For the sake of specificity, this blog is on Animal Crossing: Wild World on the Nintendo DS, but they’re all essentially the same. In the game, you live out the life of a user-created person in a small village filled with humanoid animals, and interact with the world in various ways like fishing, collecting fruit and digging up fossils. Essentially, the game is a version of the pastoral myth, where life is forever happy and simple, without any major problems found in urban areas (e.g., crime, poverty, homelessness, murder, etc.).
The game begins with your character in a taxi heading towards a small town. Here, you choose your name, gender and town’s name. It never really says where you’re from, but while playing the game, some villagers make fun of your name for being an outsider name – but it’s not really important to the game. Essentially, the urban world is never present in Animal Crossing, and no real opinion is given about it. There are some implications, though, from how the rural/pastoral/village life is presented – mainly, that a simpler and smaller town is better than a city setting.
In the town, you meet your few neighbors (about 10, in total), do small tasks (deliver packages, sell fruit and items, talk to people, etc.), and build up your house/personalize it. It’s all very mundane, yet oddly compelling.
The game forces you to start in debt, so you do chores to earn money and pay off your house, but even being in debt/being poor is not really a problem. You aren’t punished or even scolded, just gently reminded that you owe money when you talk to the shopkeeper. There is no fear of starving or homelessness or repossession of your property – just the suggestion of paying people back. This suggests a gentler world in the countryside, where neighbors and businessmen are more understanding, forgiving and personal. You have to talk to them daily, so you actually get to know each other; the relationship is one of trust. Whereas in the city, the usual stereotype is a cutthroat world, where if you don’t play by the rules, you get in serious trouble (although it never says this in the game, we tend to, as a society, think this way).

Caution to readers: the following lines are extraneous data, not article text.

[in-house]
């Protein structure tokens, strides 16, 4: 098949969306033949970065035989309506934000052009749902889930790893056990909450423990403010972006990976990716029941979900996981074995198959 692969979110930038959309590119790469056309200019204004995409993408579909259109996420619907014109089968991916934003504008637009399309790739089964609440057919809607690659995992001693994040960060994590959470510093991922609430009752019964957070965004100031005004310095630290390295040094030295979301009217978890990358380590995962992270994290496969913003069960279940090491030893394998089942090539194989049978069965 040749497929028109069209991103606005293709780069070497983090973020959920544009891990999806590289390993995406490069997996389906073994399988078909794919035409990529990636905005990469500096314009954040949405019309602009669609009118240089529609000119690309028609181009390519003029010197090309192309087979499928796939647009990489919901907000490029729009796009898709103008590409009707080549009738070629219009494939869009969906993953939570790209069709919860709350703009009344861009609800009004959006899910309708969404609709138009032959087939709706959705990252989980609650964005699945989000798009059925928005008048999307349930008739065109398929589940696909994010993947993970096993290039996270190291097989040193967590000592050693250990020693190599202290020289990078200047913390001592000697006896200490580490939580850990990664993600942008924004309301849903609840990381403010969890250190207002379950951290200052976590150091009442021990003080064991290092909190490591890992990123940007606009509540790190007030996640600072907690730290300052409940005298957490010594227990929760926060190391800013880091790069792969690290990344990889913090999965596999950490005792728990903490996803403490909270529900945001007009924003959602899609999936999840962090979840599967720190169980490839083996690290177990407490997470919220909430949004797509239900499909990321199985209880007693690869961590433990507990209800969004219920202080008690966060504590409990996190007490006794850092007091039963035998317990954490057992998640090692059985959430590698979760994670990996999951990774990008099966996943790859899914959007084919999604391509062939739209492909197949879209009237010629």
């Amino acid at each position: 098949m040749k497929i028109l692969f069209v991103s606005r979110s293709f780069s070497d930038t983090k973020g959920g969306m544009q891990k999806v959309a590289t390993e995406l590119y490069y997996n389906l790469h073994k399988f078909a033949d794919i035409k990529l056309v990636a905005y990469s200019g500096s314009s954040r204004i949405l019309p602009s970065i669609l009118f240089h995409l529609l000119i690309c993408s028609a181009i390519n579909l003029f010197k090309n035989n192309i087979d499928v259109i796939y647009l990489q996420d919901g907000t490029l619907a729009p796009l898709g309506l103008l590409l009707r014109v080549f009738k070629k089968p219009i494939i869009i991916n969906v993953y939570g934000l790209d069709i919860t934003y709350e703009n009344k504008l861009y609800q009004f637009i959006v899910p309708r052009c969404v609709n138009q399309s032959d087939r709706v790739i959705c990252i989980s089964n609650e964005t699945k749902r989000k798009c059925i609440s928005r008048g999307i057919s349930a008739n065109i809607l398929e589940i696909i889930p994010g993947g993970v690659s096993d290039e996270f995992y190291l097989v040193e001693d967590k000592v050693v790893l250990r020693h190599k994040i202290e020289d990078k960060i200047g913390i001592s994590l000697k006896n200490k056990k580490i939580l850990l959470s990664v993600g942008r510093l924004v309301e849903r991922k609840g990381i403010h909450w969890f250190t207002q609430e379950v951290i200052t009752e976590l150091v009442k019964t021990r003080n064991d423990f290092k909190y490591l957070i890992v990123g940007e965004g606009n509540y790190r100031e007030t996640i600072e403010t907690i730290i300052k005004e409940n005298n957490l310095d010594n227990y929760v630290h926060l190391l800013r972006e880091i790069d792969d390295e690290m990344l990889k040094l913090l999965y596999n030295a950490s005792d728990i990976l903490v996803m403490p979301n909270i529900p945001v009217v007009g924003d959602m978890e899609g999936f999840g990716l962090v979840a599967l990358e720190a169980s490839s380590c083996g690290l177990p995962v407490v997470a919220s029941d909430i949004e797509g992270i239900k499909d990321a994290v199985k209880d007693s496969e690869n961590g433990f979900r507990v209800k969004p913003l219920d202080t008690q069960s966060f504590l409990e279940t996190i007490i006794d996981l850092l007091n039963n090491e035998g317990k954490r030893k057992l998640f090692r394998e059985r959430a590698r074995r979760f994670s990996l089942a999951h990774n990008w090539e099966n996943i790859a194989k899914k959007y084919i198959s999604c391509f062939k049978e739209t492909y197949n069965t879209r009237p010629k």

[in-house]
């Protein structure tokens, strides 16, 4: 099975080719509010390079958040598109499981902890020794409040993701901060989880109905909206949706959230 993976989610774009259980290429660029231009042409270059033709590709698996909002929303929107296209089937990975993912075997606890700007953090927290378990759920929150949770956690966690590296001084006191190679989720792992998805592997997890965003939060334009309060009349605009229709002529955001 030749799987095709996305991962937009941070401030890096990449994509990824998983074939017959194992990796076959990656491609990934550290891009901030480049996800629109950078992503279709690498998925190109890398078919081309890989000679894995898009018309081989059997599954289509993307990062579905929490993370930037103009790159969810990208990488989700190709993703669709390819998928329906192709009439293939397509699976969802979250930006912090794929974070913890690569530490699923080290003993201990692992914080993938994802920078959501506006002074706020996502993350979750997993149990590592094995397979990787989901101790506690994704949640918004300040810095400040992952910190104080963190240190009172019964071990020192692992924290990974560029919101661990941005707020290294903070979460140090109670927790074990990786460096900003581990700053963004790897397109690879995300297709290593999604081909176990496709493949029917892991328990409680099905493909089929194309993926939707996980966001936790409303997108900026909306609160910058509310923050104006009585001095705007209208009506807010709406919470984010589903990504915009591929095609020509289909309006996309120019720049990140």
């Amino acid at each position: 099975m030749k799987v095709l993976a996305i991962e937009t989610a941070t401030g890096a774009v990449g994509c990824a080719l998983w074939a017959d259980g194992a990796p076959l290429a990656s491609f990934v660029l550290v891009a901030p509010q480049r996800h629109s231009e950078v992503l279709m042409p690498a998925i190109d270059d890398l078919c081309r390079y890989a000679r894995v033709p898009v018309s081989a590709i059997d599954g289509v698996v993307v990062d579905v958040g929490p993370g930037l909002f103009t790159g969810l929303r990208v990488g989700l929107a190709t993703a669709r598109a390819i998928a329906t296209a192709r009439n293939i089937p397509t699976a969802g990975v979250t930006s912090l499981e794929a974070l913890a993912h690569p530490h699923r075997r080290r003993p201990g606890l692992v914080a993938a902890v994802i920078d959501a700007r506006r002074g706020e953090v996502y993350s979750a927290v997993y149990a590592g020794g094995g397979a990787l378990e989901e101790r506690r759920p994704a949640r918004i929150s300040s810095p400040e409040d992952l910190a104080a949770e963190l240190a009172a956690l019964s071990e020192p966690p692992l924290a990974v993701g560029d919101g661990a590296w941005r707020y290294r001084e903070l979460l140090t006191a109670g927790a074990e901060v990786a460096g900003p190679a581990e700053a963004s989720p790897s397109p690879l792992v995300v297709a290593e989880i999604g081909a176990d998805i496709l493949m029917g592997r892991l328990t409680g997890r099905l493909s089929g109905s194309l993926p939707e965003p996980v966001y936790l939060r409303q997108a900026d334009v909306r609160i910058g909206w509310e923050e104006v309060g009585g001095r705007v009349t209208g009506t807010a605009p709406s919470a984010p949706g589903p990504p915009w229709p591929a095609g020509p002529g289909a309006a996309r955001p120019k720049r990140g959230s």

You also aren’t allowed to do bad deeds in the game, like stealing or killing – although, you can cut down trees, which can be kind of a jerk move if it’s someone else’s fruit tree, but you are never punished. The absence of these very negative aspects of society could possibly be explained by realizing the game is rated “E for everyone,” and marketed towards a family-friendly demographic. Or, it could be taken as the implication that bad things just don’t happen in the simplicity of rural environments as much. Everyone is friends and works together in a nice little utopian fantasy.
The town also has a museum, a bank, a mail system, and a well-stocked shop full of exciting items and decorations (like TVs, musical instruments, statues, furniture, etc.). In this way, the game suggests that you can have a small community of cooperation and also live with the benefits of a developed, modern society. There is culture, and taste, and peace. Every humanoid animal resident is also unique and has a different personality, which suggests a non-homogenized culture, and you are able to express individuality through fashion and home decoration. This all sounds very fantastical and unrealistic (you’re playing with talking animals, after all), and it is for the most part, but the main idea here is that a society can be small, cultural and also pleasant. It may not have every amenity of an urban city, but you don’t need so many things in your life – the simplicity of living is entertaining enough, the game says.
However, this whole utopian fantasy couldn’t occur without keeping a strict border around the town. The only entrance to your perfect village is a giant gateway with guards constantly on duty to keep people out. Nobody is let in without permission. This seems to say utopias have to be exclusive, and they have to be guarded. The outside world is full of problems, and to live a happy life you shouldn’t deal with the problems, but instead force out the problems. It’s a not the best moral or philosophy, but keeps the pastoral myth alive.